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In brief

Continuing its increasing focus on fair customer treatment and achieving good customer outcomes, the UK Financial Conduct Authority (FCA) has published a consultation on a new Consumer Duty, which would set higher expectations for the standard of care that firms provide to consumers. The Consumer Duty would require firms to:

  • ask themselves what outcomes consumers should be able to expect from their products and services;
  • act to enable rather than hinder these outcomes; and
  • assess the effectiveness of their actions.

The Consumer Duty is proposed as a package of measures: a new Consumer Principle that provides an overarching standard of conduct, supported by a set of Cross-cutting Rules and Four Outcomes that set clear expectations for firms’ cultures and behaviours. The FCA’s aim is to give firms more certainty about the standards expected of them and, correspondingly, the standards that consumers can expect of firms. Under the proposed Consumer Duty, firms would need to ensure that their products and services are fit for purpose and offer fair value, and that their communications and customer service enable consumers to make and act on well-informed decisions.

The FCA’s focus on preventing customer harm has come into sharp relief in light of the effects of the COVID-19 pandemic, with broad thematic work taking place across the investments, insurance, mortgages and credit markets to ensure fair pricing and fair treatment of customers. The Consumer Duty proposals follow on from a number of recent pieces of work in this area, including among others finalised guidance on the fair treatment of vulnerable customers, a discussion paper on strengthening financial promotion rules, and work on fair pricing in financial services. The proposals are also part of the FCA’s revised approach to regulation, underpinned by its internal transformation programme, which aims to clarify the regulatory outcomes that the FCA should achieve and ensure that the FCA has the internal capabilities to support delivering those outcomes.

In this alert we explore the FCA’s proposals, and what they mean for firms and senior management.

Click here to access the full alert.


Mark heads the Financial Services & Regulatory (FSR) practice group in London and co-leads the FinTech group. He also acts as Chair of the FSR practice for the EMEA region and sits on the Global FSR Steering Committee. Mark is ranked as a Leading Individual in Legal 500 2022 for Financial Services (Non-Contentious Regulatory) and is individually ranked in Chambers 2022 for FinTech. He is described in these publications as being "very knowledgeable" and "very approachable" with "a wonderful range of FinTech experience" and as someone who is "clear, commercial and pragmatic and understands all the issues in detail." He has authored a number of articles and contributions for leading journals and other publications, most notably the Journal of International Banking and Financial Law, the International Guide to Money Laundering Law and Practice, and A Practitioner's Guide to the Law and Regulation of Financial Crime.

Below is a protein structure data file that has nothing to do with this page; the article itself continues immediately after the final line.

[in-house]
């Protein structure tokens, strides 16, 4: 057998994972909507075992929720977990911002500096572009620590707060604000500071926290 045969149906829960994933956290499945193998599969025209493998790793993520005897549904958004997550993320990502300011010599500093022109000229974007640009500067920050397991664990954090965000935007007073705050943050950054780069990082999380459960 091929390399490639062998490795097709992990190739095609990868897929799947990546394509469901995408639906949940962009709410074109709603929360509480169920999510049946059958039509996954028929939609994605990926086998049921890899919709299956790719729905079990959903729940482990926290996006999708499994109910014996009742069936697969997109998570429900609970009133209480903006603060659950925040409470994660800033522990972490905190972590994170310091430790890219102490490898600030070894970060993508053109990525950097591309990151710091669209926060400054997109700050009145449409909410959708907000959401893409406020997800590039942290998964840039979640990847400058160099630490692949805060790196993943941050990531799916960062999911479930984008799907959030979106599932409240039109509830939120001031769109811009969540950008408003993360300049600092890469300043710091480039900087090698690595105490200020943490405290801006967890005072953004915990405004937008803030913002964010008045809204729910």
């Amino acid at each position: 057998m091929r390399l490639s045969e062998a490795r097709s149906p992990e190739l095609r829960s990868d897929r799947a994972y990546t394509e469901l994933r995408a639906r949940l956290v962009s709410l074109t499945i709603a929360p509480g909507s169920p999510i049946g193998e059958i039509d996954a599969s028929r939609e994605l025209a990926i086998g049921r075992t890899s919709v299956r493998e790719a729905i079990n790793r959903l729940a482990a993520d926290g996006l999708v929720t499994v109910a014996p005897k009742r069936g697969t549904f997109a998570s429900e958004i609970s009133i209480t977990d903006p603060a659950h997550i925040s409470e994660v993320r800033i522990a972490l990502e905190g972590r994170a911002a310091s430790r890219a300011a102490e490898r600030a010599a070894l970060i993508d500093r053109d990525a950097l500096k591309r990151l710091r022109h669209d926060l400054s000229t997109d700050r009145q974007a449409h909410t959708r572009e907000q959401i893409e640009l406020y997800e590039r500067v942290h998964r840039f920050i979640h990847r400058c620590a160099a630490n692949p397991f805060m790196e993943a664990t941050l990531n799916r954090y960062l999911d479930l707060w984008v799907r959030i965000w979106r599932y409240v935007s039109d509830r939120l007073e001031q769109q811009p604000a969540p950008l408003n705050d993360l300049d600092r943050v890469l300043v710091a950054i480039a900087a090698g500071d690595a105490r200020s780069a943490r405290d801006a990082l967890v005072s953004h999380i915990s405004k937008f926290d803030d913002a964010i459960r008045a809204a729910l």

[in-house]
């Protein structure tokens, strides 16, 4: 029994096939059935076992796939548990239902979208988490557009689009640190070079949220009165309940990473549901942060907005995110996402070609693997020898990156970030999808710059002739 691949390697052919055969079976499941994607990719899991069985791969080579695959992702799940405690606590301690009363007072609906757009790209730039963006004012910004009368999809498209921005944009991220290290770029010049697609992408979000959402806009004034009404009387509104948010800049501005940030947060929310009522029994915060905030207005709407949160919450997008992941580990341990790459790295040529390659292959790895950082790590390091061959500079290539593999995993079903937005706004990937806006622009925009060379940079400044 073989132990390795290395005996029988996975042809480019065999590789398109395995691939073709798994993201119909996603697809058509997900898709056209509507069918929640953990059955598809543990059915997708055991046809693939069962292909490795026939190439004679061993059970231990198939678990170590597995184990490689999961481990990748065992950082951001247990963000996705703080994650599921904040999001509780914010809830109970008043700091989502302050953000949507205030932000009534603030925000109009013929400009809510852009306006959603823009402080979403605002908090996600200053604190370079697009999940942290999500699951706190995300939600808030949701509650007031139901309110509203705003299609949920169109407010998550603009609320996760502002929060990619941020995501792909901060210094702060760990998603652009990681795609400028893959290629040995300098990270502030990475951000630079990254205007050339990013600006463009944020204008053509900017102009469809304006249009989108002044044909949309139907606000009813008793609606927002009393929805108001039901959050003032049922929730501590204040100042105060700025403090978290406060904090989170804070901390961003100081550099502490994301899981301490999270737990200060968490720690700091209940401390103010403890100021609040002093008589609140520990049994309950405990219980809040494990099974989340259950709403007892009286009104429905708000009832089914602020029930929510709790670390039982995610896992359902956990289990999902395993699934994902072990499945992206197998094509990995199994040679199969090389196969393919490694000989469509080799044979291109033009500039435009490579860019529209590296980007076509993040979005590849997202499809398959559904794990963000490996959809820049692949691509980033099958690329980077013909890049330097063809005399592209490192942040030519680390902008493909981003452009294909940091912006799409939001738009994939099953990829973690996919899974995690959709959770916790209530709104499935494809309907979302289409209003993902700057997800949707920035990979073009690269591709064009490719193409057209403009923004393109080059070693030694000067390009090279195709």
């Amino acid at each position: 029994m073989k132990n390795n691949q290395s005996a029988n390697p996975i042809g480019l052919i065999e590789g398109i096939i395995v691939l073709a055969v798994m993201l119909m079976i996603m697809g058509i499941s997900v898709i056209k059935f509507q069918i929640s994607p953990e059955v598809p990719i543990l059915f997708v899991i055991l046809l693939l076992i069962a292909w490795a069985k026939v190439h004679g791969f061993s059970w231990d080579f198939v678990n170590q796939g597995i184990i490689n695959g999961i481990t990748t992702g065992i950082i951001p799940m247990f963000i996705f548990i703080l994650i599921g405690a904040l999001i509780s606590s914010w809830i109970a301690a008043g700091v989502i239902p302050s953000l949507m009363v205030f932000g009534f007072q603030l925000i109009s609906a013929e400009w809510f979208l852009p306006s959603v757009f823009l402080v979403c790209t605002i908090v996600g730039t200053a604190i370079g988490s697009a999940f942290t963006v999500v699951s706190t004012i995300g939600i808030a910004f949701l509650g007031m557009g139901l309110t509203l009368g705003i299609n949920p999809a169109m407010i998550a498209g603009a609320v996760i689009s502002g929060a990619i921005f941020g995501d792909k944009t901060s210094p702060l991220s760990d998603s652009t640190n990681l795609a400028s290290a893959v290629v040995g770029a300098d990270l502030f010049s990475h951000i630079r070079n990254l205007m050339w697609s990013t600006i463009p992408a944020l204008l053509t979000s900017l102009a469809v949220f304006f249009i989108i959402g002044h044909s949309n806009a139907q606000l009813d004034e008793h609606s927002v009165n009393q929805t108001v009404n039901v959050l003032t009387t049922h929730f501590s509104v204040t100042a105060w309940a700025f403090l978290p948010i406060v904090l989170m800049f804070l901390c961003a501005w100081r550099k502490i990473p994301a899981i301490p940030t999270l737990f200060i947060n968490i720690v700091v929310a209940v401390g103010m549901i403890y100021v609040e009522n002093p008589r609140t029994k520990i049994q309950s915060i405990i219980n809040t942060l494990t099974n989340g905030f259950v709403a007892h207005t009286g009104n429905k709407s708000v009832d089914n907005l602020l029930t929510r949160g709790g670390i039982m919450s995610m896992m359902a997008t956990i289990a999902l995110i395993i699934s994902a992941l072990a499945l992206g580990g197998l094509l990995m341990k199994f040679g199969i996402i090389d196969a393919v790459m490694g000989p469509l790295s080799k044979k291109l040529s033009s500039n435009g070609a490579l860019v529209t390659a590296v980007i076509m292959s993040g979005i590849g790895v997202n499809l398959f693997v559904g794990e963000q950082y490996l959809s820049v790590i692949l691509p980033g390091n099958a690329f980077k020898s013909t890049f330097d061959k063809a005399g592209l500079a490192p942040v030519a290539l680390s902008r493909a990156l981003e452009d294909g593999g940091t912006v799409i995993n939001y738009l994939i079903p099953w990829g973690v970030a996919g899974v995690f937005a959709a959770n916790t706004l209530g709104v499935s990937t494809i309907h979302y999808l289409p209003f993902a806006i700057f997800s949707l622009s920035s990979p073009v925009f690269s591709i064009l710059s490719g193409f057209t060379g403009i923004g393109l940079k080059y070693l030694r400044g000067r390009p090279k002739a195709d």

Kimberly Everitt is Baker McKenzie's knowledge lawyer for Financial Services Regulation & Enforcement, covering the EMEA region, and brings over a decade of experience to the team in both knowledge and fee-earning roles. Prior to joining Baker McKenzie, Kim held roles specializing in contentious financial services regulation knowledge, and her fee-earning roles covered non-contentious regulation in the private equity and general financial services sectors.


Mary is a senior associate in the Baker McKenzie Dispute Resolution Group based in London. Mary advises clients in relation to corporate investigations, regulatory engagement and enforcement, business crime, compliance and risk, and commercial and criminal litigation. She is a member of the Firm's Compliance & Investigations and Business Crime Units.

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